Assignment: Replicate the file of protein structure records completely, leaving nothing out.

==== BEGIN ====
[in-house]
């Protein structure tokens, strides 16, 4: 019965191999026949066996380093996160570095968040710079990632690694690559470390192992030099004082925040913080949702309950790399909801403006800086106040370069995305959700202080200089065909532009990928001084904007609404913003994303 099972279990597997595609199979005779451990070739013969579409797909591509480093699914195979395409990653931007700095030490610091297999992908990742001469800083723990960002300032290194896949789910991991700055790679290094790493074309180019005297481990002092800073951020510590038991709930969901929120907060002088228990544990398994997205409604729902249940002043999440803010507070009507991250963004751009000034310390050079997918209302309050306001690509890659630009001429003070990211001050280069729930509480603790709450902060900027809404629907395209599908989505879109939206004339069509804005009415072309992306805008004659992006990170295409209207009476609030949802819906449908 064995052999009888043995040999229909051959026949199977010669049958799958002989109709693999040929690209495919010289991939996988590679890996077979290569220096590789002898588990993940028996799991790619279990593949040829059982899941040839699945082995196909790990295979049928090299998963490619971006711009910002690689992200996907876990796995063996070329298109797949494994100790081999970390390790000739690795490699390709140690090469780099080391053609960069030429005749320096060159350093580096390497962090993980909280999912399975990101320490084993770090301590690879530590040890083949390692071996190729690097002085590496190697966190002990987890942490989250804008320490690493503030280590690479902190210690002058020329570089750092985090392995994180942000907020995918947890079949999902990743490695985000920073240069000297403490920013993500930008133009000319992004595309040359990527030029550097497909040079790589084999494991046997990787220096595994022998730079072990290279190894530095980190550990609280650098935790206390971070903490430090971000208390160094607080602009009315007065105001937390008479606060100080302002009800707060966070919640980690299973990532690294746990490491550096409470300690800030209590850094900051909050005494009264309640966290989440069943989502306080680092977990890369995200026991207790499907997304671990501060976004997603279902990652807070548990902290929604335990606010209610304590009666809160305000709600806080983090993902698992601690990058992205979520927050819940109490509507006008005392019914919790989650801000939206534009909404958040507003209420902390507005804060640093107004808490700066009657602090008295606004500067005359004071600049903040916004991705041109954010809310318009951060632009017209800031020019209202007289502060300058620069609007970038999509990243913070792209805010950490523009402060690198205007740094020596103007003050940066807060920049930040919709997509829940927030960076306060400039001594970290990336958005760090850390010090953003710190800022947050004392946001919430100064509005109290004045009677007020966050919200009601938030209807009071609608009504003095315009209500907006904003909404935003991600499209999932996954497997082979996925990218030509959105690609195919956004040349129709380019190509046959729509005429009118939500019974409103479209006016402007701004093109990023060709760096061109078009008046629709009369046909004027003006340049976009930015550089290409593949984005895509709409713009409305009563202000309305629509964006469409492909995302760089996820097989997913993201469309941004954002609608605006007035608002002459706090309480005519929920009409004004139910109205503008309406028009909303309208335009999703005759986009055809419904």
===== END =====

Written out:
[in-house]
């Protein structure tokens, strides 16, 4: 019965191999026949066996380093996160570095968040710079990632690694690559470390192992030099004082925040913080949702309950790399909801403006800086106040370069995305959700202080200089065909532009990928001084904007609404913003994303 099972279990597997595609199979005779451990070739013969579409797909591509480093699914195979395409990653931007700095030490610091297999992908990742001469800083723990960002300032290194896949789910991991700055790679290094790493074309180019005297481990002092800073951020510590038991709930969901929120907060002088228990544990398994997205409604729902249940002043999440803010507070009507991250963004751009000034310390050079997918209302309050306001690509890659630009001429003070990211001050280069729930509480603790709450902060900027809404629907395209599908989505879109939206004339069509804005009415072309992306805008004659992006990170295409209207009476609030949802819906449908 064995052999009888043995040999229909051959026949199977010669049958799958002989109709693999040929690209495919010289991939996988590679890996077979290569220096590789002898588990993940028996799991790619279990593949040829059982899941040839699945082995196909790990295979049928090299998963490619971006711009910002690689992200996907876990796995063996070329298109797949494994100790081999970390390790000739690795490699390709140690090469780099080391053609960069030429005749320096060159350093580096390497962090993980909280999912399975990101320490084993770090301590690879530590040890083949390692071996190729690097002085590496190697966190002990987890942490989250804008320490690493503030280590690479902190210690002058020329570089750092985090392995994180942000907020995918947890079949999902990743490695985000920073240069000297403490920013993500930008133009000319992004595309040359990527030029550097497909040079790589084999494991046997990787220096595994022998730079072990290279190894530095980190550990609280650098935790206390971070903490430090971000208390160094607080602009009315007065105001937390008479606060100080302002009800707060966070919640980690299973990532690294746990490491550096409470300690800030209590850094900051909050005494009264309640966290989440069943989502306080680092977990890369995200026991207790499907997304671990501060976004997603279902990652807070548990902290929604335990606010209610304590009666809160305000709600806080983090993902698992601690990058992205979520927050819940109490509507006008005392019914919790989650801000939206534009909404958040507003209420902390507005804060640093107004808490700066009657602090008295606004500067005359004071600049903040916004991705041109954010809310318009951060632009017209800031020019209202007289502060300058620069609007970038999509990243913070792209805010950490523009402060690198205007740094020596103007003050940066807060920049930040919709997509829940927030960076306060400039001594970290990336958005760090850390010090953003710190800022947050004392946001919430100064509005109290004045009677007020966050919200009601938030209807009071609608009504003095315009209500907006904003909404935003991600499209999932996954497997082979996925990218030509959105690609195919956004040349129709380019190509046959729509005429009118939500019974409103479209006016402007701004093109990023060709760096061109078009008046629709009369046909004027003006340049976009930015550089290409593949984005895509709409713009409305009563202000309305629509964006469409492909995302760089996820097989997913993201469309941004954002609608605006007035608002002459706090309480005519929920009409004004139910109205503008309406028009909303309208335009999703005759986009055809419904």